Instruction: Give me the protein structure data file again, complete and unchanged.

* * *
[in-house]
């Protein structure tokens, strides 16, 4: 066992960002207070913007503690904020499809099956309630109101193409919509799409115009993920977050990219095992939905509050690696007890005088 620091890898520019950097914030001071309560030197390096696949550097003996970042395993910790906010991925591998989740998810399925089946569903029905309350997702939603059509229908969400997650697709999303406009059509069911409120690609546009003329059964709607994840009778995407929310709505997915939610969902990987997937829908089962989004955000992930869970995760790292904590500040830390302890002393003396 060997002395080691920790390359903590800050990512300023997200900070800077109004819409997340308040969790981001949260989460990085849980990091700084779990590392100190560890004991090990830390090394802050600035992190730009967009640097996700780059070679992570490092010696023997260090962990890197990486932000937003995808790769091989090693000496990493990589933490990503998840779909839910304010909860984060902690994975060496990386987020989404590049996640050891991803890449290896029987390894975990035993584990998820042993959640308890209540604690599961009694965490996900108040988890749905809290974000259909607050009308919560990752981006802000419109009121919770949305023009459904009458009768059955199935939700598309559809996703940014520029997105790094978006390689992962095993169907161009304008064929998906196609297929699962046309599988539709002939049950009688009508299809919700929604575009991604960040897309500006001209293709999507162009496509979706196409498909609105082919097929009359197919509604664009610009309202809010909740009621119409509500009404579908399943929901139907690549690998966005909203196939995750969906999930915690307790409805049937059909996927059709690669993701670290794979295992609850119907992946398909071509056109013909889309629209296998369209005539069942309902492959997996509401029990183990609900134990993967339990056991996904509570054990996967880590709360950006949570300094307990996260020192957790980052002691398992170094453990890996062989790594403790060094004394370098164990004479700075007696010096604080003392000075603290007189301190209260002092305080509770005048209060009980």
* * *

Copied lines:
[in-house]
């Protein structure tokens, strides 16, 4: 066992960002207070913007503690904020499809099956309630109101193409919509799409115009993920977050990219095992939905509050690696007890005088 620091890898520019950097914030001071309560030197390096696949550097003996970042395993910790906010991925591998989740998810399925089946569903029905309350997702939603059509229908969400997650697709999303406009059509069911409120690609546009003329059964709607994840009778995407929310709505997915939610969902990987997937829908089962989004955000992930869970995760790292904590500040830390302890002393003396 060997002395080691920790390359903590800050990512300023997200900070800077109004819409997340308040969790981001949260989460990085849980990091700084779990590392100190560890004991090990830390090394802050600035992190730009967009640097996700780059070679992570490092010696023997260090962990890197990486932000937003995808790769091989090693000496990493990589933490990503998840779909839910304010909860984060902690994975060496990386987020989404590049996640050891991803890449290896029987390894975990035993584990998820042993959640308890209540604690599961009694965490996900108040988890749905809290974000259909607050009308919560990752981006802000419109009121919770949305023009459904009458009768059955199935939700598309559809996703940014520029997105790094978006390689992962095993169907161009304008064929998906196609297929699962046309599988539709002939049950009688009508299809919700929604575009991604960040897309500006001209293709999507162009496509979706196409498909609105082919097929009359197919509604664009610009309202809010909740009621119409509500009404579908399943929901139907690549690998966005909203196939995750969906999930915690307790409805049937059909996927059709690669993701670290794979295992609850119907992946398909071509056109013909889309629209296998369209005539069942309902492959997996509401029990183990609900134990993967339990056991996904509570054990996967880590709360950006949570300094307990996260020192957790980052002691398992170094453990890996062989790594403790060094004394370098164990004479700075007696010096604080003392000075603290007189301190209260002092305080509770005048209060009980």